Normally, I’m quite sceptical about the whole concept of a “muse”. This is mostly because the absence of said muse is often used by artists as an excuse not to make art (and, no, being suddenly and mysteriously inspired doesn’t happen to artists often. It’s cool when it does, but don’t rely on it if you actually want to make art regularly.). Likewise, there’s also something vaguely creepy about the idea of a real person being a “muse” too.
But, saying that, many artists will have something that fills the role of the muses of antiquity. But, it usually won’t be some kind of unseen mythical creature or a beautiful lover. No, real-life muses are often a lot more random than that.
I was reminded of this topic recently when I suddenly found myself preparing what is turning out to be an art series of some kind. This will be a series of gothic paintings that revolve around one of my muses – the town of Aberystwyth or, more accurately, my memories of it. Here’s a preview of a couple of the stylised gothic paintings:
Yes, muses can be places. In fact, a place is often the perfect thing to use as a muse for a number of reasons.
The first is that it is something of a “blank canvas” that can be host to literally any type of painting. You can focus on one part of a large place in each of your paintings (allowing you to come up with lots of different ideas quickly). You can change the lighting to make a familiar place look different. You can interpret a place in all sorts of ways. I could go on, but places are an awesome type of “muse”.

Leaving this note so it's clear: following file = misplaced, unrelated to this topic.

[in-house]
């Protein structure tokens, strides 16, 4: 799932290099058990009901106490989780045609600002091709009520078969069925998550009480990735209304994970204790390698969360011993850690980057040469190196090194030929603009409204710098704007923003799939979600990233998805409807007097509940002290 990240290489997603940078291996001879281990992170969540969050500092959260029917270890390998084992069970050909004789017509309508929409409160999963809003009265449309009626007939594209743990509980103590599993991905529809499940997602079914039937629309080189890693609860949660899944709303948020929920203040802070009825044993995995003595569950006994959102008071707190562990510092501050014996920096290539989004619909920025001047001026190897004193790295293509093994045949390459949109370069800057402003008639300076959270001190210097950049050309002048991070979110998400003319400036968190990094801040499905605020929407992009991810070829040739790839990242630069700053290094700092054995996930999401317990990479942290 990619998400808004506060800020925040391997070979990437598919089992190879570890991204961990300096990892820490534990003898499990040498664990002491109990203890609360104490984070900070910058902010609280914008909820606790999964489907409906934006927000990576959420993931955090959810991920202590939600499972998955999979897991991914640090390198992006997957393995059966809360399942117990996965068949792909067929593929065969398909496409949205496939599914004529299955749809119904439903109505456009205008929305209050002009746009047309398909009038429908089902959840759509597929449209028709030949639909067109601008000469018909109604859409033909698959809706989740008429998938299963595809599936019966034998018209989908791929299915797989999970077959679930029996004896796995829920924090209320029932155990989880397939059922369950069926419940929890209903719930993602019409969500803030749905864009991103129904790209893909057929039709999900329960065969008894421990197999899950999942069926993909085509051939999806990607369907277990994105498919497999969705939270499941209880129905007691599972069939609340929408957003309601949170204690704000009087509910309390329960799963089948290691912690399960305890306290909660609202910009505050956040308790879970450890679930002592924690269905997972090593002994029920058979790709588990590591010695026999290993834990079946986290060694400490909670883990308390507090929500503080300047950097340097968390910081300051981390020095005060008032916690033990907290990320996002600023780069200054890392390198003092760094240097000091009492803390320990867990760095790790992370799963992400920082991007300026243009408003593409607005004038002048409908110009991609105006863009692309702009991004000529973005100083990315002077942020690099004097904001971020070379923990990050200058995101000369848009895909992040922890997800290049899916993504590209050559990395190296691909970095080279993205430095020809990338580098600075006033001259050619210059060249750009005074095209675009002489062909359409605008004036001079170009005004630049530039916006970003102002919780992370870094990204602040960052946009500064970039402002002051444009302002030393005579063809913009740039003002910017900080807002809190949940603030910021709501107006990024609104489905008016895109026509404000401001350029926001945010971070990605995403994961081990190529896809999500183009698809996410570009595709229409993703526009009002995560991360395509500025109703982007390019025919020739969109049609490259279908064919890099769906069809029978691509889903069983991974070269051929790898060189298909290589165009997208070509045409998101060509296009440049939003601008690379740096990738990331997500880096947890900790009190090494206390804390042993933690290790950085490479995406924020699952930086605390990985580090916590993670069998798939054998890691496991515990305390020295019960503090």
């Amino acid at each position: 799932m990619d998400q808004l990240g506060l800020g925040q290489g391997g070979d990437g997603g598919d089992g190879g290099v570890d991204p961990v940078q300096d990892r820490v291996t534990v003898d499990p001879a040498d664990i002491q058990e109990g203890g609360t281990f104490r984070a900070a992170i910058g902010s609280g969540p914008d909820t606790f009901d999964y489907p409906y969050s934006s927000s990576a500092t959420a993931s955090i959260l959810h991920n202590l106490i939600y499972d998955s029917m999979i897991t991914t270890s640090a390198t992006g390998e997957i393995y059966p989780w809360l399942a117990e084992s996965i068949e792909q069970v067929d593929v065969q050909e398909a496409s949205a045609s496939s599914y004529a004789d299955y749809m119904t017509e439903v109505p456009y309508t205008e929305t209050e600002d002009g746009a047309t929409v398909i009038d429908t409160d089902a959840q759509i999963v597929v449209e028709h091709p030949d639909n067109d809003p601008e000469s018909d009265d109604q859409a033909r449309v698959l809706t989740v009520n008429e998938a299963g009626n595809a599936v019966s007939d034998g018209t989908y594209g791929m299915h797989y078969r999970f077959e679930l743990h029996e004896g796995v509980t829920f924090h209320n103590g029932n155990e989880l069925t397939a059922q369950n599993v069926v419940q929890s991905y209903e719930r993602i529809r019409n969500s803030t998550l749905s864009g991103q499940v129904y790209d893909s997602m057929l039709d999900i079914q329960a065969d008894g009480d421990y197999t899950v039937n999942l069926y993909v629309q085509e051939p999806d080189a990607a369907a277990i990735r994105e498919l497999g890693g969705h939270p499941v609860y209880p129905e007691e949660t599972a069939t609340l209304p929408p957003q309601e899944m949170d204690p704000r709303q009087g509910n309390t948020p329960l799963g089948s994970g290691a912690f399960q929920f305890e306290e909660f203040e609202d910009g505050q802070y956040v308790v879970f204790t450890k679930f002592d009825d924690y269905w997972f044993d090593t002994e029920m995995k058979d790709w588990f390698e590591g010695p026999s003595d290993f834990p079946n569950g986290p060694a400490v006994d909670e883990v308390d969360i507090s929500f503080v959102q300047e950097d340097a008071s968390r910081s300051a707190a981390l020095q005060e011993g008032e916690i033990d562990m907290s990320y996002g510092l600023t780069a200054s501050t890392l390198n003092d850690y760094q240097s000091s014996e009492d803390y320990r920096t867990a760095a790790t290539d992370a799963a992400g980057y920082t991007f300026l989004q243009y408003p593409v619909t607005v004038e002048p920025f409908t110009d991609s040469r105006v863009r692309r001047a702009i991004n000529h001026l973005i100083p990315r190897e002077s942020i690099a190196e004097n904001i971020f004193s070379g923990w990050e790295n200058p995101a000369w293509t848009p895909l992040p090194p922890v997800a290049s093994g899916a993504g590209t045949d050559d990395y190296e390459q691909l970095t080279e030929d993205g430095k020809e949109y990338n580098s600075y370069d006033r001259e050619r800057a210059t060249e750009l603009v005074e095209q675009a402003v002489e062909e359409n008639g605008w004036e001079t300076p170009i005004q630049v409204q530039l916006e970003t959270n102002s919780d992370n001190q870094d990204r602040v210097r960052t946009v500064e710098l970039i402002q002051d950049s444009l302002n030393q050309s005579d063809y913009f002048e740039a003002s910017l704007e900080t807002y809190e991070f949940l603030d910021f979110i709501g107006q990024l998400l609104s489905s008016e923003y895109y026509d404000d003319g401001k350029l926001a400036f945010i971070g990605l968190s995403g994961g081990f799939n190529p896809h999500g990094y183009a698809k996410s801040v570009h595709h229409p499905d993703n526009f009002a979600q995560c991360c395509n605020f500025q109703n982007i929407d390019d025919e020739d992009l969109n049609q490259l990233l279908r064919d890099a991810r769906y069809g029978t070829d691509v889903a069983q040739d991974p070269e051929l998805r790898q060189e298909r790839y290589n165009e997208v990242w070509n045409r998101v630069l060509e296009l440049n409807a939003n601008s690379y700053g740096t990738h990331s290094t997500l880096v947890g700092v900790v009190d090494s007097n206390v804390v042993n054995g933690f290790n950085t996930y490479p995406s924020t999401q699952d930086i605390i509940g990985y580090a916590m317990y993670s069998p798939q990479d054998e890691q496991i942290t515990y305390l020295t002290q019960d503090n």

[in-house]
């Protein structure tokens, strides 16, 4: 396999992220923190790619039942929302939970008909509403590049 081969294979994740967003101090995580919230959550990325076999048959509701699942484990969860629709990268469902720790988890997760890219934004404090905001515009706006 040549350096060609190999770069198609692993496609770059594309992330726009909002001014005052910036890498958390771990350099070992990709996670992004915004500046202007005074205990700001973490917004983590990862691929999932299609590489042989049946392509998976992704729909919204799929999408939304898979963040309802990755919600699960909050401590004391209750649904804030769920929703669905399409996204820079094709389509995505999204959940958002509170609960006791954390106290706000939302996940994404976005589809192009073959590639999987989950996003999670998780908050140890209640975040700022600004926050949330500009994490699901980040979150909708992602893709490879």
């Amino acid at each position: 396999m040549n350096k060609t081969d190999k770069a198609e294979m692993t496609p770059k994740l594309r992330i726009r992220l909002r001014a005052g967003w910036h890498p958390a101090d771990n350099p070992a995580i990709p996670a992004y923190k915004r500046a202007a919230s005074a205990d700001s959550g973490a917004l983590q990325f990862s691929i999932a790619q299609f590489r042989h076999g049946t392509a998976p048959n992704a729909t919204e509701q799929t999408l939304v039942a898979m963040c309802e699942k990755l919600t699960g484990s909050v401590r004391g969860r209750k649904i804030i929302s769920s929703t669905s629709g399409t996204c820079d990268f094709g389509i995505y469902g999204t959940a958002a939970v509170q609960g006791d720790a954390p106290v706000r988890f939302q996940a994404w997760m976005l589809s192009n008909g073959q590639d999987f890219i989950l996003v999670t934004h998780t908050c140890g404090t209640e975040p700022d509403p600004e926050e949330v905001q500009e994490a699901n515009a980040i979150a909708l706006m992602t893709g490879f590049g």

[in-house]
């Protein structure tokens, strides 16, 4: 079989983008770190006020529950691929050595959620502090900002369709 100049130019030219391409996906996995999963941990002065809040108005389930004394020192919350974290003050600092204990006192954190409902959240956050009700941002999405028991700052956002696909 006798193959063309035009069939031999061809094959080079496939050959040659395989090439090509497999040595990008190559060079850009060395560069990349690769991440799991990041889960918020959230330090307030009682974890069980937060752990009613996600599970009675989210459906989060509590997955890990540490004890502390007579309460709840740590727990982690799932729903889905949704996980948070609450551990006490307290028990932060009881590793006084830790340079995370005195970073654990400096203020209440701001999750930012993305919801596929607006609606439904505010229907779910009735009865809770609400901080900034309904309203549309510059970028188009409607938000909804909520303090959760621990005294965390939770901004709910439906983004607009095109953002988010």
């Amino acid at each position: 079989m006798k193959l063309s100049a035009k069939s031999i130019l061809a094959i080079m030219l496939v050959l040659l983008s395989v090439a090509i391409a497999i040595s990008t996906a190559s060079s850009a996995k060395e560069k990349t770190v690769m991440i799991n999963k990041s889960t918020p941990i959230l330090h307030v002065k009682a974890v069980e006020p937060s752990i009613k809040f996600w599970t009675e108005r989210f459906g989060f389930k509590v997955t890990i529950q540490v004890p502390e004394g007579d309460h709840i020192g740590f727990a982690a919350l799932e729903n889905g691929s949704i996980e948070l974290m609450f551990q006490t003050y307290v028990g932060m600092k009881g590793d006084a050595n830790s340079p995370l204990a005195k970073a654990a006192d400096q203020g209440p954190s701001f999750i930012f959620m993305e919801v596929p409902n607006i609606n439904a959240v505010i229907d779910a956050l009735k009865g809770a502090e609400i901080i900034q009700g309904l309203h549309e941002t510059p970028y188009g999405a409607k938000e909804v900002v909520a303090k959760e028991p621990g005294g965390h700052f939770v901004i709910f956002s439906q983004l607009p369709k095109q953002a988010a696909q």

But, real life muses can also be other creative works too (eg: films, comics, games, novels, songs etc..). Yes, you’ll need to know the difference between taking inspiration and plagiarism, but other creative works can often be excellent “muses”. This is especially true with creative works that leave a lot to the imagination or which hint at a much larger fictional “world”. But, it can happen with literally anything. In fact, it often seems like these highly-inspirational creative works choose you, rather than the other way round.
For example, one of my other long-standing “muses” is the film “Blade Runner“. Although it wasn’t the only thing that introduced me to the idea of high-contrast lighting, the lighting in this film had a huge impact on my imagination. For starters, the film’s complex, but mysterious, locations are the kind of thing that will linger in your imagination for the rest of your life. It’s also the kind of film where you’ll notice something new every time you watch it. Needless to say, it is one of my largest influences.
But, muses can be much more than this. They can be a particular season (eg: autumn/winter), they can be a particular type of weather (eg: gloomy and rainy), they can be a particular part of history (eg: the 1990s) etc… they can be a lot of things, but “muses” aren’t mystical creatures or real people.
Anyway, I hope that this was useful 🙂